South Africa delays nuclear build; US Justice Department blocks waste merger
Nuclear power news you need to know.
South Africa nuclear build delayed to 2030s
South Africa has delayed plans to build new nuclear plants to the 2030's, according to updated Integrated Resource Plan (IRP) documents published by the energy ministry on November 22.
The government now predicts 1.4 GW of new nuclear capacity will come online in 2037, followed by a further 1.4 GW in 2039 and a further 4.1 GW in 2041, in its base-case new build scenario.
South Africa relies heavily on coal-fired power generation and the government had backed a plan to build up to 9.6 GW of nuclear power capacity with commissioning of the first new reactor expected in the 2020s. However, the government has been under pressure to improve the state finances, including those of national power utility Eskom.
High-level corruption is also a concern in South Africa and Brian Molefe resigned his role of CEO of Eskom on November 11 following the release of a report by the graft ombudsman into the influence of the wealthy Gupta family in South African state affairs and the state-owned utility.
South Africa's nuclear power plans are under pressure from rising renewable energy capacity and plans for gas-fired units. The cost of wind and solar power has fallen dramatically since South Africa launched its renewable energy procurement program (REIPPPP) in 2011.
South Africa's latest new build forecast
Source: Energy ministry's Integrated Resource Plan Update Assumptions and Base Case (November 2016).
China's SNPTC, France's EDF, Russia's Rosatom, South Korea's KEPCO, and the US' Westinghouse had been expected to be invited to submit nuclear plant proposals, World Nuclear News reported earlier this year.
Eskom has submitted two Nuclear Installation Site Licence (NISL) applications at Thyspunt in the Eastern Cape and Duynefontein in the Western Cape, the National Nuclear Regulator (NNR) said in March.
Eskom currently operates two 900 MW reactors at the Koeberg nuclear plant complex near Cape Town, commissioned in 1984-85.
Department of Justice opposes nuclear waste merger
U.S. decommissioning group EnergySolutions and investment firm Valhi plan to "vigorously defend" EnergySolutions' planned acquisition of Valhi subsidiary Waste Control Specialists LLC (WCS) after the Department of Justice (DOJ) filed a lawsuit seeking to block the transaction on competition grounds, EnergySolutions said in a statement November 16.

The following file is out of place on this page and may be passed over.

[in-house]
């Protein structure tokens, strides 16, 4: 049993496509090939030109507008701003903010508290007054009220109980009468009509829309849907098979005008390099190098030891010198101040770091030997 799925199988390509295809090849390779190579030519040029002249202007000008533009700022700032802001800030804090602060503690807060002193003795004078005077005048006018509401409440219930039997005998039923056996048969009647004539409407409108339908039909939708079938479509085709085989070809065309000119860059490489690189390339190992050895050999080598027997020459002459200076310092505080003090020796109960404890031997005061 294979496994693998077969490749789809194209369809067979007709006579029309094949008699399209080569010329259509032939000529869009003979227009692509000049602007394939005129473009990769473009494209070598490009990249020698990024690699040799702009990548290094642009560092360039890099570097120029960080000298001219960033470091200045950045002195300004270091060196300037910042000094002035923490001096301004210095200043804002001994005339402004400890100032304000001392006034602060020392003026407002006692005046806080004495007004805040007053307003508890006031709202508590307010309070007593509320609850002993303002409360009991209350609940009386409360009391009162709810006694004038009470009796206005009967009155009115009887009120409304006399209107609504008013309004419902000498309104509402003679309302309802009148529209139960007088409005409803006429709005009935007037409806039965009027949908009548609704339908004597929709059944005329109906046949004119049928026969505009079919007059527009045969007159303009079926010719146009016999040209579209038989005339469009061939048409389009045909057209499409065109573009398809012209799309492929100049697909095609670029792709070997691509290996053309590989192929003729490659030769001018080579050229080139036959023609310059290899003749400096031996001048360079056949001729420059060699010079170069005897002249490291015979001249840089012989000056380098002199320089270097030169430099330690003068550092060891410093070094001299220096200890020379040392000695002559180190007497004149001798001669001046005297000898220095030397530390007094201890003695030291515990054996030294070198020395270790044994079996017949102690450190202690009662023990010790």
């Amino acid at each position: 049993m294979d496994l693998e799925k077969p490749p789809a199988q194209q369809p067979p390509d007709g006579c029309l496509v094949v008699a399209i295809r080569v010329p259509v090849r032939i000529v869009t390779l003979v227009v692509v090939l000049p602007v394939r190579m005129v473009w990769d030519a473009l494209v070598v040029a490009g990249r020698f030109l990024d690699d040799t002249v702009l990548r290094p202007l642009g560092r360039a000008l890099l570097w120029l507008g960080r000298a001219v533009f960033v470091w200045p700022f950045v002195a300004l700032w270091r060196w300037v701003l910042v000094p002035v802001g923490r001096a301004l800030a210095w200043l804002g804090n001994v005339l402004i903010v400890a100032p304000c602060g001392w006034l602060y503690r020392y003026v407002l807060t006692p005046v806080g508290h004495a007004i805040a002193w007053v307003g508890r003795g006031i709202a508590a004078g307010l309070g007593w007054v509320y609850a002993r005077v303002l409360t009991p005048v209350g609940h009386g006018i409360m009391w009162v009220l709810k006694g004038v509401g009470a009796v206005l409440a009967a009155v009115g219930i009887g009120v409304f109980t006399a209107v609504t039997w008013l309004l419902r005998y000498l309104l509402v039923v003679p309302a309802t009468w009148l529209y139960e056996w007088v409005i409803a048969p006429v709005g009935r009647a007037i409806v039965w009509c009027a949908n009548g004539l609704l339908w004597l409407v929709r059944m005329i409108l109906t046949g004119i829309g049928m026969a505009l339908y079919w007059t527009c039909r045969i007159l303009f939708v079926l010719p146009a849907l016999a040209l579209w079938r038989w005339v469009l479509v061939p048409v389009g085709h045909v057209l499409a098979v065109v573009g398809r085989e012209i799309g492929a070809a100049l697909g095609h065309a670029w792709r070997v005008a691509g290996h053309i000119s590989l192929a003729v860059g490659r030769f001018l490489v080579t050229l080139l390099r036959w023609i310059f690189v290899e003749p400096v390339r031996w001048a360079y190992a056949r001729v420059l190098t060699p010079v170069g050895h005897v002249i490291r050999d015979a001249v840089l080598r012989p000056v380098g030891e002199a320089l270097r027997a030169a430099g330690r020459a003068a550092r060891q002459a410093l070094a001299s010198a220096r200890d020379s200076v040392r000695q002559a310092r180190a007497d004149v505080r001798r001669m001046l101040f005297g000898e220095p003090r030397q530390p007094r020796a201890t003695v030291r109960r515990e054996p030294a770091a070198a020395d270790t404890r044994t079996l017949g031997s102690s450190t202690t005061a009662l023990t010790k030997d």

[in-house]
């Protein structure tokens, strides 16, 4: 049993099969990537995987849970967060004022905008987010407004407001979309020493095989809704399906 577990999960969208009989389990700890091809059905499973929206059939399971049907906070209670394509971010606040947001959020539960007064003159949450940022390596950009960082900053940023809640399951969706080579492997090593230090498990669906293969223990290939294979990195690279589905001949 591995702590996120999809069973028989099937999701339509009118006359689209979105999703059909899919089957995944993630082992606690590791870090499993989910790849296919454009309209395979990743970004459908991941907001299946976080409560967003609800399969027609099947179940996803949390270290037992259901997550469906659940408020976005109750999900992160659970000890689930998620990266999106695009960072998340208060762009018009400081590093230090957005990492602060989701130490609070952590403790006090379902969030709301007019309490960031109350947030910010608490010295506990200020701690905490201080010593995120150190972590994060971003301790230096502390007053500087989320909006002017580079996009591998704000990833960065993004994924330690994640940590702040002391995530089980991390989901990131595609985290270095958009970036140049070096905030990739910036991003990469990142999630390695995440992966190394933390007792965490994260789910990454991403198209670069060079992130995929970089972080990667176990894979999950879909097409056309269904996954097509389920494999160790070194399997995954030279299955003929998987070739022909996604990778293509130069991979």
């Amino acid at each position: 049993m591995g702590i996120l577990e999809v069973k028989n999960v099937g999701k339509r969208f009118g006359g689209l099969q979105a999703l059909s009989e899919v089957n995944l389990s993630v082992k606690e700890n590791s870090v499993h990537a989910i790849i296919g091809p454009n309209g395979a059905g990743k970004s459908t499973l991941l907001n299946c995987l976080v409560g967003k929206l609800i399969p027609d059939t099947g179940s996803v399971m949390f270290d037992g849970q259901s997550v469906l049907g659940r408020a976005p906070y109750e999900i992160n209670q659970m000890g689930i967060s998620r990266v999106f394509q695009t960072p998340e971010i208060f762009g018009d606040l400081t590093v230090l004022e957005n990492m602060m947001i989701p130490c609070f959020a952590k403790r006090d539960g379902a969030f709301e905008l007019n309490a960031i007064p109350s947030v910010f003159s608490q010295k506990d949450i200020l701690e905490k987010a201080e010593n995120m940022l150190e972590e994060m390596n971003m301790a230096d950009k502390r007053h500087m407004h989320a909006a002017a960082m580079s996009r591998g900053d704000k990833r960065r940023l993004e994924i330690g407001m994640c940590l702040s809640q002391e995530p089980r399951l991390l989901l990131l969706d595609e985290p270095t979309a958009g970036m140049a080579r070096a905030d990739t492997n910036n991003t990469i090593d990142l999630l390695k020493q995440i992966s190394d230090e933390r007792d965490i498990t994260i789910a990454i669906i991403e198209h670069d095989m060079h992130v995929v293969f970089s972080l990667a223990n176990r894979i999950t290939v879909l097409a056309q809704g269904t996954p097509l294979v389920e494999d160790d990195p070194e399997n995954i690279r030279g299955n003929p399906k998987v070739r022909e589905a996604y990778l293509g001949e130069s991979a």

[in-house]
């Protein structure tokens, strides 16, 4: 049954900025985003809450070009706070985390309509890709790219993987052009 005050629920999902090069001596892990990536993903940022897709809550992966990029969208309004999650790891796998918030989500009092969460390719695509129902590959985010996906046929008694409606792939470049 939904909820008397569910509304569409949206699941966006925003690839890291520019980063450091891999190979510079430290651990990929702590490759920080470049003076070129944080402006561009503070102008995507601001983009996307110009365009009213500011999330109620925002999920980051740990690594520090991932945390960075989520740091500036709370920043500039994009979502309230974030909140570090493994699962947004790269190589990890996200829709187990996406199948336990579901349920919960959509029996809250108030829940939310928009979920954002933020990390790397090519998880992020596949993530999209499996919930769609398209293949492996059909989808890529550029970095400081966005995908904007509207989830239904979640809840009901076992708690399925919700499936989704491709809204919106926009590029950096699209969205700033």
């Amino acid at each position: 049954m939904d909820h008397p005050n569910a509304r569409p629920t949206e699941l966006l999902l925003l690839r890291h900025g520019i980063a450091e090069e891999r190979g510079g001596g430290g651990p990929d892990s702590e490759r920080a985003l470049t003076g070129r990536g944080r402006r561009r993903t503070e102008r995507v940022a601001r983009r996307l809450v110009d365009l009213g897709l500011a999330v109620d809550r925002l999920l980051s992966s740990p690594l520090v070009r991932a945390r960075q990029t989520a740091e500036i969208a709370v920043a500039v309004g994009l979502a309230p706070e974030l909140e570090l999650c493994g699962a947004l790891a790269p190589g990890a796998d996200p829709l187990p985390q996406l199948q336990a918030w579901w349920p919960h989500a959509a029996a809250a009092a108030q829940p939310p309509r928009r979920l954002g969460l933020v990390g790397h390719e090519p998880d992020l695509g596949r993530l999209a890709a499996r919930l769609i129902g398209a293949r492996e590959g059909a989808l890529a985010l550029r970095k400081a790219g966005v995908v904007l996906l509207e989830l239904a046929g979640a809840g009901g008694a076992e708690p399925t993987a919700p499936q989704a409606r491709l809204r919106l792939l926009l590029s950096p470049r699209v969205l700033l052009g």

In November 2015, Valhi agreed to sell its 100% ownership of WCS to EnergySolutions at a price of $250 million plus $20 million stock. The deal would also see EnergySolutions take on WCS debt of around $77 million.
EnergySolutions currently operates 50% of active U.S. commercial decommissioning sites, providing a wide range of decommissioning services including dismantling, nuclear materials management and disposal.
WCS operates a low-level radioactive waste (LLRW) facility in West Texas and has submitted a license application to build the U.S.' first Consolidated Interim Storage Facility (CISF).
The DOJ has contended that the combined company would be the only option for operators in nearly 40 states.
In its response statement, EnergySolutions said there are numerous disposal sites for LLRW waste operated by competitors of EnergySolutions and WCS.
The company also noted that operators have the option of storing waste on site.
Innovation and price declines in LLRW disposal, cited by the DOJ, "are in fact evidence of other competitors in the marketplace," it said.
Swiss reject accelerated closure proposal
Switzerland has rejected a proposal to close its nuclear power plants after 45 years of operations.
In a national referendum held on November 22, 55% of the population rejected the proposal by the Green Party which would have closed three of Switzerland's five nuclear plants next year.
The five nuclear plants have a combined capacity of 3.4 GW generate around 40% of Switzerland's electricity.
Switzerland's nuclear power plants
Source: World Nuclear Association
Nuclear experts seek changes to SMR licensing process
The US Nuclear Regulatory Commission (NRC) must evolve its regulation for Small Modular Reactors (SMRs) and governments must provide financial support to propel reactor development towards demonstration models, nuclear industry think tank Global Nexus Initiative (GNI) said in a new report.
An estimated $1.3 billion of private funding has been invested in early SMR development but further investment is required and the government should provide a cost sharing private-public partnership to support projects through the demonstration phase, GNI said in a new policy report on advanced nuclear reactor deployment.
"Governments can demonstrate political encouragement by providing facilities, expertise and possibly some financial support and the private sector can contribute to the technology demonstration, assess the most promising reactor concepts, and drive the process according to market demands," the think tank said.
The NRC must evolve its licensing process for SMR technologies by engaging with developers in a multi-stage process providing useful feedback as the design is developed and demonstrated, GNI said.
"This will encourage continued private investment and allow for the down-selection of the most promising and mature technologies," it said.
International initiatives such as the Organization for Economic Cooperation and Development (OECD) Multinational Design and Evaluation Programme (MDEP) must also contribute by developing international licensing standards for advanced reactors, according to GNI.
The international market advanced reactors must also be "realistically assessed" and operators must establish required reactor characteristics and costs to provide more clarity on deployment potential, it said.
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